In November, Beijing announced a gargantuan $586 billion (£404 billion) economic stimulus package involving huge public works spending. One commentator likened it to “trying to head off a speedboat with a supertanker”.
Particularly unsettling for Beijing, according to political and financial analysts, has been the greatly increased rate of job losses in the manufacturing heartlands. The Government’s efforts to craft a strong policy response to the crisis and cushion growth from the turmoil beyond its borders have been somewhat undermined by the images of hundreds of workers arriving at factory gates to find only a handwritten sign informing them that the plant has been closed.
Senior economists have reduced sharply their Chinese growth estimates as business conditions have turned brutal, although some say that they may be forced to make more downward revisions if January brings more sackings and factory closures and continuing decline in exports.
The new-year alarm bells come as even the most bullish observers now acknowledge another grim possibility — that growth in emerging markets around the world could turn out to be one of 2009’s bigger casualties. Private sector analysts are forecasting economic contraction for at least half a dozen Asian countries this year.
EUREFERENDUM Blog 3.1.08 [Condensed]
This blog has been pretty consistent in maintaining that the Chinese "economic miracle" is not all that it has seemed and that the country, economically and politically, has been on the brink for some time.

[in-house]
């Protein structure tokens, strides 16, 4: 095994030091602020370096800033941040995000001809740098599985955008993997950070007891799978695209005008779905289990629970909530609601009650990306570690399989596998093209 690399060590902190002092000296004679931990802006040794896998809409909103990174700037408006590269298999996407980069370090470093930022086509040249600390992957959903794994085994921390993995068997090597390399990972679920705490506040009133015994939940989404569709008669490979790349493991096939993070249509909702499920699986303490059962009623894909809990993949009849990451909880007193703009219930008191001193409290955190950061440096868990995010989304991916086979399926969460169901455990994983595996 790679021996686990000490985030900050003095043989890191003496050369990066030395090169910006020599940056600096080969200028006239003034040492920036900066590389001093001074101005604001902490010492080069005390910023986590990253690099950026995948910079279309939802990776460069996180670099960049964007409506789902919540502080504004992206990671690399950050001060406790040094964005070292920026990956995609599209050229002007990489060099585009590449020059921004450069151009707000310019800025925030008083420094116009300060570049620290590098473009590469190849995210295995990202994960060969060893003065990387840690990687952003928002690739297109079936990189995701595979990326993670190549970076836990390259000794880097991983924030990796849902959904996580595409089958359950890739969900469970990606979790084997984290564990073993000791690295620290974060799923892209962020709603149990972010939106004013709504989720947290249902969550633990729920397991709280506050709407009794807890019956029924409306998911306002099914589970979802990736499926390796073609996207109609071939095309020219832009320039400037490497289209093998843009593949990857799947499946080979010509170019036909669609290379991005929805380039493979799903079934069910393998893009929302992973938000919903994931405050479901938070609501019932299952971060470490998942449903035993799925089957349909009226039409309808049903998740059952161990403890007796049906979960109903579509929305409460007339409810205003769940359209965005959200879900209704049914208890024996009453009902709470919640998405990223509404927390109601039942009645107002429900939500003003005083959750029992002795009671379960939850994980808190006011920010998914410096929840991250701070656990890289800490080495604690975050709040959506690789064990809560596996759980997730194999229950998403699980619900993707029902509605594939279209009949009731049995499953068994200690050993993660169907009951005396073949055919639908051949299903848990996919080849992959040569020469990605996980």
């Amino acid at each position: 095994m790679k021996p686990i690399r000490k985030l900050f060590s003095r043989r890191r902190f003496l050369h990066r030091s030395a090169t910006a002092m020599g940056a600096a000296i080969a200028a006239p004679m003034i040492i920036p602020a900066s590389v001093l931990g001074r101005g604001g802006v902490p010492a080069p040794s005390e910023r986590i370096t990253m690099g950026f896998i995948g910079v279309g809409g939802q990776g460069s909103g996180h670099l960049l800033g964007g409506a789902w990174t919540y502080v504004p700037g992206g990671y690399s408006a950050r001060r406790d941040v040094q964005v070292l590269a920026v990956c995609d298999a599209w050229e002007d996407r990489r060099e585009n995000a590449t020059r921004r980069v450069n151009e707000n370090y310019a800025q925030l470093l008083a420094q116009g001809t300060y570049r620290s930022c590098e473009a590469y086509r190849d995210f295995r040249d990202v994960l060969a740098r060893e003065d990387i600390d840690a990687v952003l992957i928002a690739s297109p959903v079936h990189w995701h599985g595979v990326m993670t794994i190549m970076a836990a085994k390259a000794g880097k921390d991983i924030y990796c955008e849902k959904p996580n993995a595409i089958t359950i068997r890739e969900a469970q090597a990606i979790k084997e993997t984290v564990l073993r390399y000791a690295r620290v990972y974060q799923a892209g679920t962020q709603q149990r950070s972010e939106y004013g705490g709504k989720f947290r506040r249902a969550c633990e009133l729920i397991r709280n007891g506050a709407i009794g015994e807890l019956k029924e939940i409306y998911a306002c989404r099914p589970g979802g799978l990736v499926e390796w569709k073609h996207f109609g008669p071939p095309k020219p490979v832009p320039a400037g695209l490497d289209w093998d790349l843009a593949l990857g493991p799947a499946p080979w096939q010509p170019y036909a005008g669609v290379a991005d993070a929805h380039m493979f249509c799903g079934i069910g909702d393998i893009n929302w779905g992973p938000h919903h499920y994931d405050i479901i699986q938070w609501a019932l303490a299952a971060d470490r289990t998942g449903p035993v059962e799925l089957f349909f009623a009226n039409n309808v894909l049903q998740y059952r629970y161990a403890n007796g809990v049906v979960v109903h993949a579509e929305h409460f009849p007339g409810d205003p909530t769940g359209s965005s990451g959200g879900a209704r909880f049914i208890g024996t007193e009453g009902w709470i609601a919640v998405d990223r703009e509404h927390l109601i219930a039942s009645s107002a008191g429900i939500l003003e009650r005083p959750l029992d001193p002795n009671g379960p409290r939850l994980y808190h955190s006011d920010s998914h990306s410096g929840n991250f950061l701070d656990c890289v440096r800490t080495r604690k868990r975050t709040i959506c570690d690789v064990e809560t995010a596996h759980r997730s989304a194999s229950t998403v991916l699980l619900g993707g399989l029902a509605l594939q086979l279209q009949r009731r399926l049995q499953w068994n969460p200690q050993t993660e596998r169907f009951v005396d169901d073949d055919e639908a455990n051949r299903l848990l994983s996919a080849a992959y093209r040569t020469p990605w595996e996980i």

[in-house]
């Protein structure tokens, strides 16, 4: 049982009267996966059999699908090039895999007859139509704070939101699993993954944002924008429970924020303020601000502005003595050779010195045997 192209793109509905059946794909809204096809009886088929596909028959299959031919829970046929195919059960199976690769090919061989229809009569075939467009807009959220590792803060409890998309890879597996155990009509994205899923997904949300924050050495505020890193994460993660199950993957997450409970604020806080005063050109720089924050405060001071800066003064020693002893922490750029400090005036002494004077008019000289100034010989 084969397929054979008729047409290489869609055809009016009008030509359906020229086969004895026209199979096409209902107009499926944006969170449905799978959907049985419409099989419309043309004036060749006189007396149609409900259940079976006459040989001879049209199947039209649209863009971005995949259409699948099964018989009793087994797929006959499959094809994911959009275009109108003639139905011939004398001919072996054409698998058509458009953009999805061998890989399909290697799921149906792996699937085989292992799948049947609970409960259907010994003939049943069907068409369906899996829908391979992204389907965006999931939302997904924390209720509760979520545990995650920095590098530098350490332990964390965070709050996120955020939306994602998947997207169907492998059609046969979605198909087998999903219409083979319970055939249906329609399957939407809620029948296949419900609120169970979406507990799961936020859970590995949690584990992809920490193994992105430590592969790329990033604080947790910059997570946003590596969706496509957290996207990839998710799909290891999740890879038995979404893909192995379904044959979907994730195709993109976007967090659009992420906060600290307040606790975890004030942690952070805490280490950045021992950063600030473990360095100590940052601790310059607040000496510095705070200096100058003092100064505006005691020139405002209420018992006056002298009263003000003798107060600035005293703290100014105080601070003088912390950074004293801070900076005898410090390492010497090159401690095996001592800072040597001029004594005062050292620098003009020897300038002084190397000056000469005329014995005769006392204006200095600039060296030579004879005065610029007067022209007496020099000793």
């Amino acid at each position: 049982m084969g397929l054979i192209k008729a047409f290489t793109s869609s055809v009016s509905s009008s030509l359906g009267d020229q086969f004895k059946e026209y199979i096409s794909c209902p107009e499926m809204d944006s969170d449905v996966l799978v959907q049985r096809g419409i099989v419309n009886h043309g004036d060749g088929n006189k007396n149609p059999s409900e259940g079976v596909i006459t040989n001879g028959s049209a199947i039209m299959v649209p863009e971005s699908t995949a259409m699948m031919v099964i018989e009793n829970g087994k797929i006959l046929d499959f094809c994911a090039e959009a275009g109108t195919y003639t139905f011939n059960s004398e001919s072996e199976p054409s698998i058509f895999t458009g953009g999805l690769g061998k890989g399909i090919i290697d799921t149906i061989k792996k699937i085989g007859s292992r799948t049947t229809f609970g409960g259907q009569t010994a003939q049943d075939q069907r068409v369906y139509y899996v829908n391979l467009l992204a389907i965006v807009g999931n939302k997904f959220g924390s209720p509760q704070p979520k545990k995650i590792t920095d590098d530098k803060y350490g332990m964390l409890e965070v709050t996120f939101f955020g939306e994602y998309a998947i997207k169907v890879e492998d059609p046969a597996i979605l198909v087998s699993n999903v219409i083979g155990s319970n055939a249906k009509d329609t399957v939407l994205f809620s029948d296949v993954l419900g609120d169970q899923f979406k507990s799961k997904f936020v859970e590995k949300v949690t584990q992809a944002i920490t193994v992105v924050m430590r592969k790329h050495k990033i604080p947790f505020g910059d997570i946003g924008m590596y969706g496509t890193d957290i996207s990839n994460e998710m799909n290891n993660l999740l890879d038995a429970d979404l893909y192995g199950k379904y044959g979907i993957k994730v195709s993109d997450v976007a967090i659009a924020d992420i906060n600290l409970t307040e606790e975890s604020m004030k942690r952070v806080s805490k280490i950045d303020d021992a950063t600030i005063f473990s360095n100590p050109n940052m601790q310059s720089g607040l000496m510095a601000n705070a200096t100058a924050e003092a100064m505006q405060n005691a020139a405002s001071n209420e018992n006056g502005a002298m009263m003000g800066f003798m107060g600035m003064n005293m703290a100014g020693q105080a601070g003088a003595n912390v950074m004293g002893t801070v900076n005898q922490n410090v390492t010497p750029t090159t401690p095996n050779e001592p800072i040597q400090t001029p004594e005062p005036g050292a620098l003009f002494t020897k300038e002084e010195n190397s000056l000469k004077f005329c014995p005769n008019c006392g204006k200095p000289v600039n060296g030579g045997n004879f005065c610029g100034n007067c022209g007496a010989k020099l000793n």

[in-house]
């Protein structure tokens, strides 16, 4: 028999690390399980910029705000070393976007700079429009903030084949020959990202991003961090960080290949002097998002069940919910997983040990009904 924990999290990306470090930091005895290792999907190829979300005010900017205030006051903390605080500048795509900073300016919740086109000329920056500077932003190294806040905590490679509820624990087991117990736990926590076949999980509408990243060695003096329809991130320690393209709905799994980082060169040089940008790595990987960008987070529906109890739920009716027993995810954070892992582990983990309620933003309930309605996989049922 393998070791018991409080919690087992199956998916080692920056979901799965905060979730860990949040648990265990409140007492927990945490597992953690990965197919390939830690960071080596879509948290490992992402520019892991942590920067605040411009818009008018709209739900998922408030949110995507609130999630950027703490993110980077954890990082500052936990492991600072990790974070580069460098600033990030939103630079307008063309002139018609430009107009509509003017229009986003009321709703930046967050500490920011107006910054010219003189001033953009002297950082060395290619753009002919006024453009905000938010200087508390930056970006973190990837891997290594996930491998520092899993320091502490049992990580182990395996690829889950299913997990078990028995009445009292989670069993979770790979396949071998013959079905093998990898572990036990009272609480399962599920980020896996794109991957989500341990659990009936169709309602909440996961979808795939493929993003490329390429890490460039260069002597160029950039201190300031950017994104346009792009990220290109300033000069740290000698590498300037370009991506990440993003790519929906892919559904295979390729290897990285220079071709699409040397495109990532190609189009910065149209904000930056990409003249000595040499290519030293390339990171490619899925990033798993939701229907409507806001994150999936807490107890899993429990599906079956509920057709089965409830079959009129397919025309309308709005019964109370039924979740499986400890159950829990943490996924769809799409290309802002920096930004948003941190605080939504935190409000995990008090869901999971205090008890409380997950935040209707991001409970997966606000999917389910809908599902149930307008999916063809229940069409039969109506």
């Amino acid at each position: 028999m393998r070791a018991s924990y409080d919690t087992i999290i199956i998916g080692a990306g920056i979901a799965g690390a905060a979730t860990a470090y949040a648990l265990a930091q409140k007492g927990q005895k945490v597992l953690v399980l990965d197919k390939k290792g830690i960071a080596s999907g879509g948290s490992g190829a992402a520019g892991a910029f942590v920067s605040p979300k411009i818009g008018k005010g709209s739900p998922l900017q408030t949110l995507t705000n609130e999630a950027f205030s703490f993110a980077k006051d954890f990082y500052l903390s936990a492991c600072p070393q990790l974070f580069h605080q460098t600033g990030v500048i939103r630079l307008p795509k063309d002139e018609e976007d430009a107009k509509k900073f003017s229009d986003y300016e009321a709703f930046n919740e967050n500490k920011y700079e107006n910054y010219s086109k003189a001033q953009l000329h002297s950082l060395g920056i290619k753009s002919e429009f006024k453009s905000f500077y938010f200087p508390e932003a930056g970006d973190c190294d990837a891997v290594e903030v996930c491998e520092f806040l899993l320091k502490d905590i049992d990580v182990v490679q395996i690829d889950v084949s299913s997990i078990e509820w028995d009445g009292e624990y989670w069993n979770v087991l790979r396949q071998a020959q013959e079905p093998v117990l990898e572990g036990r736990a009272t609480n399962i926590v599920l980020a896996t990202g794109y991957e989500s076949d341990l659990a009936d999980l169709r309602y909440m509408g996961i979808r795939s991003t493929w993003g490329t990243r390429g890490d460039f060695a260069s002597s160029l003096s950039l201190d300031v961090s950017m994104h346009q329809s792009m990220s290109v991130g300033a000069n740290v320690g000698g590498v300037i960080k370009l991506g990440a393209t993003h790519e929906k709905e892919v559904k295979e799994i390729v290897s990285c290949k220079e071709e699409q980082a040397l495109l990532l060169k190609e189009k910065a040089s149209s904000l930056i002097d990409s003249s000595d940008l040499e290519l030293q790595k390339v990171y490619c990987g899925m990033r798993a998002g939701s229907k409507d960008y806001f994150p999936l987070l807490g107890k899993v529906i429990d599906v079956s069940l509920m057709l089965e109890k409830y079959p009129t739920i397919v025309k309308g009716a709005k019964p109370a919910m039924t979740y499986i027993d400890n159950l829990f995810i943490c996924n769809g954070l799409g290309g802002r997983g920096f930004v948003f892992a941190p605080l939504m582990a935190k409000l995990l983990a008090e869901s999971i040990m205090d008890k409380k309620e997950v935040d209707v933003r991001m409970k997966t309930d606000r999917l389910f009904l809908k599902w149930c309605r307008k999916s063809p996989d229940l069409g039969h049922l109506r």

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And the signs are indeed bleak. Output has contracted at a record pace, employment fell for the fifth month and work in hand has declined. Five back-to-back PMIs are signalling contraction. The manufacturing sector, which accounts for 43 percent of the Chinese economy, is close to technical recession.
The political implications are also bleak. The Communist Party's political legitimacy depends heavily on its ability to maintain improving economic conditions and is, in a sense, hostage to its huge populations which, prone to rioting, could tear the government apart.
Even then, we do not have the first idea of what is happening in the agricultural sector, or the outlying provincial towns, but it takes little imagination to work out that, if the major industrial centres are having hard times, there must be knock-on effects right through the country.
The bad weather last year did not help, when heavy snow and rain - the worst in five decades - hit southern China in January and February 2008, resulting in deaths, structural collapses, blackouts, accidents, transport problems and livestock and crop losses in 19 provinces.
Already bad weather had come to southern China and a repeat of the winter conditions experienced last year could add further stress to the political and economic systems.
Where this will all lead is anyone's guess. China is now part of the wider global economy but no one can predict how its government will react if its seriously threatened by internal dissent and unrest. The country is, in a sense, the wild card in a pack that already has too many jokers.
Posted by Richard North